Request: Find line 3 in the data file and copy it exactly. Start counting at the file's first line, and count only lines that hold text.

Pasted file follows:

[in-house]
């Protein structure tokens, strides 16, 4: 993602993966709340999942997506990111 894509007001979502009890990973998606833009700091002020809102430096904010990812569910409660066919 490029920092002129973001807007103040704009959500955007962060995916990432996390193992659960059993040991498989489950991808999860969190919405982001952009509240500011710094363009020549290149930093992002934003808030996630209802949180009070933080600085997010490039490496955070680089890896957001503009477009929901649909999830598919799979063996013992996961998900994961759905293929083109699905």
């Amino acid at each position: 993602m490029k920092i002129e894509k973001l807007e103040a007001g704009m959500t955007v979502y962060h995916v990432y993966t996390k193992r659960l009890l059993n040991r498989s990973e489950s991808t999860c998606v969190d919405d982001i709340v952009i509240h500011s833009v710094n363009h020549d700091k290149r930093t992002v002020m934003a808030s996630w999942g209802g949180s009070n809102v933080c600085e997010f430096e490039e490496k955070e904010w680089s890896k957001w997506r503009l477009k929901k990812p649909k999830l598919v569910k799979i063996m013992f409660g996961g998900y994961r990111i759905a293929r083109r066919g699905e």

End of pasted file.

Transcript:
């Amino acid at each position: 993602m490029k920092i002129e894509k973001l807007e103040a007001g704009m959500t955007v979502y962060h995916v990432y993966t996390k193992r659960l009890l059993n040991r498989s990973e489950s991808t999860c998606v969190d919405d982001i709340v952009i509240h500011s833009v710094n363009h020549d700091k290149r930093t992002v002020m934003a808030s996630w999942g209802g949180s009070n809102v933080c600085e997010f430096e490039e490496k955070e904010w680089s890896k957001w997506r503009l477009k929901k990812p649909k999830l598919v569910k799979i063996m013992f409660g996961g998900y994961r990111i759905a293929r083109r066919g699905e």